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Thread: Separate all values in an expression: (a-1)/b --> ((a/1)*(1/b))-(1/b)

  1. #1
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    Separate all values in an expression: (a-1)/b --> ((a/1)*(1/b))-(1/b)

    For code I am writing, I have a goal to change an expression such that all values can be represented as a simple fraction where 1 is either the numerator or denominator -- and each fraction cannot be separated by division. Sounds crazy, I know - this is more of an exercise than anything.

    Is this even possible? For example:

    (a-1)/b --> ((a/1)*(1/b))-(1/b)

    I have found I am able to do this with a lot of algebraic expressions. However, if a + or - exists in a denominator, I don't seem to be able to break it out. For example:

    a/(b-1)

    The best I can do is: (a/1)*(1/(b-1))

    Just fyi, right now I am not seeking to solve for log, exp, etc, just +-/* operators...

    Thanks!

  2. #2
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    Quote Originally Posted by Ethrex View Post
    For code I am writing, I have a goal to change an expression such that all values can be represented as a simple fraction where 1 is either the numerator or denominator -- and each fraction cannot be separated by division. Sounds crazy, I know - this is more of an exercise than anything.

    Is this even possible? For example:

    (a-1)/b --> ((a/1)*(1/b))-(1/b)

    I have found I am able to do this with a lot of algebraic expressions. However, if a + or - exists in a denominator, I don't seem to be able to break it out. For example:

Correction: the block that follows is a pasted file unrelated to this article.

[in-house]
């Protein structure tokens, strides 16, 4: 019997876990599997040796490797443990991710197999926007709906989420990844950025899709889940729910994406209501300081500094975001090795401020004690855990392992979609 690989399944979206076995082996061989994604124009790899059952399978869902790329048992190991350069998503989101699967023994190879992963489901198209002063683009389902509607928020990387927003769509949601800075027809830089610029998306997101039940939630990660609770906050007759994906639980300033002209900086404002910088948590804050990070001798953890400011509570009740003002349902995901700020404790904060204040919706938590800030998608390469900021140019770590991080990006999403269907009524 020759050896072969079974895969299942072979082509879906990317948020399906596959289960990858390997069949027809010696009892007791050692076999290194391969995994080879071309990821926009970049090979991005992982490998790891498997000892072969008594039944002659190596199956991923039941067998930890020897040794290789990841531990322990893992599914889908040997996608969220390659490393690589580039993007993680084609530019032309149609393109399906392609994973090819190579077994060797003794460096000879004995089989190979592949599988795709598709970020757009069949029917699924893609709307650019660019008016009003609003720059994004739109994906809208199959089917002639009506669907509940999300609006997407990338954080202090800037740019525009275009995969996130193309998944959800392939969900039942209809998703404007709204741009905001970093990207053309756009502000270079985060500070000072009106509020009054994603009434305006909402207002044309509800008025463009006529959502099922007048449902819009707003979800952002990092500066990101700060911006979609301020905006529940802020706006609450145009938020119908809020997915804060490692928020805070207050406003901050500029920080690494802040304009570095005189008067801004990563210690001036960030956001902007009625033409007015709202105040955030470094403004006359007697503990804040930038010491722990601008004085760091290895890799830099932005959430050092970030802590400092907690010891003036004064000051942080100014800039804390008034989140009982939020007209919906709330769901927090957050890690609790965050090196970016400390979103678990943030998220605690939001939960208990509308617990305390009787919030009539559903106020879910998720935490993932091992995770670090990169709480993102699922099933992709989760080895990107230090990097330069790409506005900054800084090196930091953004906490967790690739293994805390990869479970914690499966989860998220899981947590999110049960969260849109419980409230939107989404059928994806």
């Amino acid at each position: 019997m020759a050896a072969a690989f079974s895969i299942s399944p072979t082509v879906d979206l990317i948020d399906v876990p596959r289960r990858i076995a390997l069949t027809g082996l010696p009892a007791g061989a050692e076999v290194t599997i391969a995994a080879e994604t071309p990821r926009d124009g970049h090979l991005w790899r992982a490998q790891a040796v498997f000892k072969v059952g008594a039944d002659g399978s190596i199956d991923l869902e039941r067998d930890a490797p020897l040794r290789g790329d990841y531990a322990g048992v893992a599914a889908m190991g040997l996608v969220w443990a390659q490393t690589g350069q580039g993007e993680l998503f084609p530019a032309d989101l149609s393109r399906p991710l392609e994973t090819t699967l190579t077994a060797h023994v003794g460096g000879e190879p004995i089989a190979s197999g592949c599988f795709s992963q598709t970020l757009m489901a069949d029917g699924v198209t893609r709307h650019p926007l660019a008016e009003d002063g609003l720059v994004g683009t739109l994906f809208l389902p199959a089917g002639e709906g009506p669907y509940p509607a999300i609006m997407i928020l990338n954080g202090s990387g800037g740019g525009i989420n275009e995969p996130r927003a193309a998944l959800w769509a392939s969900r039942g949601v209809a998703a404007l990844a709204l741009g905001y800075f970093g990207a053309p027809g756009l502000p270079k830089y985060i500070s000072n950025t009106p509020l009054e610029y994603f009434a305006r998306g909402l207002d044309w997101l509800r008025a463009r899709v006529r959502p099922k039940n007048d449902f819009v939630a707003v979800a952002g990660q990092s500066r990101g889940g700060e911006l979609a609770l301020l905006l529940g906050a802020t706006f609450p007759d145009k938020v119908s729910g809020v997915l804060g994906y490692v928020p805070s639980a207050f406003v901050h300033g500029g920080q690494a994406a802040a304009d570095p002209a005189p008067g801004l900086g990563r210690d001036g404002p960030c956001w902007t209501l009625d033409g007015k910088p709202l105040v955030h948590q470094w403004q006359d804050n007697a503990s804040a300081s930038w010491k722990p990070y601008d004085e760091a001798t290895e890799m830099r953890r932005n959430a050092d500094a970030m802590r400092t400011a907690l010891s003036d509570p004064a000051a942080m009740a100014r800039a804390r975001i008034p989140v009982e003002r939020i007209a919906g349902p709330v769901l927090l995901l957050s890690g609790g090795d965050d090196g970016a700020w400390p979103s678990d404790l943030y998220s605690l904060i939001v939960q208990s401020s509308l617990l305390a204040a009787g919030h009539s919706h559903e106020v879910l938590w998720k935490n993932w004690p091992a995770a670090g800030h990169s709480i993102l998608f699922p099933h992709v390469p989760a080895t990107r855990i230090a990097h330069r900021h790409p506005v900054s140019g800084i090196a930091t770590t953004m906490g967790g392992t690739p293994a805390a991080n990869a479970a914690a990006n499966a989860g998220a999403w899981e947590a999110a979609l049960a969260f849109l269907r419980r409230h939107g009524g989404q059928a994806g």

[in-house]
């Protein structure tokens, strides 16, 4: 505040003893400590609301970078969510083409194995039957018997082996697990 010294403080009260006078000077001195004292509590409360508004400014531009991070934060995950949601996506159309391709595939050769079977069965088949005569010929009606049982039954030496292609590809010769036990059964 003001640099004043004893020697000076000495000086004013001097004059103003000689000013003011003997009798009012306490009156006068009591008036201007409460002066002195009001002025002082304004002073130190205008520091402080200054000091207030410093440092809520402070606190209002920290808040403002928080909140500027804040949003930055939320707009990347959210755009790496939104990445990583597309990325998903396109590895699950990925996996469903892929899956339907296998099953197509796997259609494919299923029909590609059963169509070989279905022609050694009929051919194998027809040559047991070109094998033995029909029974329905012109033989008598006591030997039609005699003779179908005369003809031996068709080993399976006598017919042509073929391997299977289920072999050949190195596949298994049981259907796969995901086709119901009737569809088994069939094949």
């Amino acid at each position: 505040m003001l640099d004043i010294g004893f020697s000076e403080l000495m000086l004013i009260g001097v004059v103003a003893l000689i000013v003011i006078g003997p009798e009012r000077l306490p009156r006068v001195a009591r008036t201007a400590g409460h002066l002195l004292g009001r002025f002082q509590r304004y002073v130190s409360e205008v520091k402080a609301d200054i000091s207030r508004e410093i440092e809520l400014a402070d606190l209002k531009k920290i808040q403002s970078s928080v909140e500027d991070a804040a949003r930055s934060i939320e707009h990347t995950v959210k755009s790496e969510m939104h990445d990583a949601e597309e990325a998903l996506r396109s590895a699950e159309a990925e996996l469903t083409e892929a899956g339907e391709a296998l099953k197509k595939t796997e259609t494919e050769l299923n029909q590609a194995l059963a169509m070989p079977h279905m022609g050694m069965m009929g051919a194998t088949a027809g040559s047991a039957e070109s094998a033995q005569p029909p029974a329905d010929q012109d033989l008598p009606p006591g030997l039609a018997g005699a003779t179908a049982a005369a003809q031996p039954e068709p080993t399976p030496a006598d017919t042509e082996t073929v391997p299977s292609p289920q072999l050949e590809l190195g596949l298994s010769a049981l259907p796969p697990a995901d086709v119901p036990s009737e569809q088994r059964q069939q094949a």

a/(b-1)

    The best I can do is: (a/1)*(1/(b-1))

    Just fyi, right now I am not seeking to solve for log, exp, etc, just +-/* operators...

    Thanks!
    How about:


    a/(b-1) = 1/[(b-1)/a] = 1/[{(b/1)*(1/a) - (1/a)}]
    “... mathematics is only the art of saying the same thing in different words” - B. Russell

  3. #3
    Elite Member stapel's Avatar
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    Cool

    Quote Originally Posted by Ethrex View Post
    For code I am writing, I have a goal to change an expression such that all values can be represented as a simple fraction where 1 is either the numerator or denominator -- and each fraction cannot be separated by division. Sounds crazy, I know - this is more of an exercise than anything.
    If you restrict yourself to using only fractions which have "1" as the numerator, you'll be in the Egyptian context. They may have figured out pyramids, but fractions were a bit of a struggle for them!

  4. #4
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    Thanks Subhotosh Khan, I think you got the right idea. You have successfully isolated the denominators from having addition/subtraction. Unfortunately the whole expression becomes a reciprocal itself. Is there any way to avoid that? I am trying to not have multiple layers of division, and in fact leave any division at the lowest layer (no more than a 1 or a variable in the numerator or denominator). I suspect it is not possible.

    stapel, that was an interesting read for sure!

  5. #5
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    So I figured out this:

    a/(b-1)
    = a * (1/(b-1))
    = a * ((b-1)^-1) // negative exponent

    Is there any way to distribute the exponent to b and -1 to separate them?

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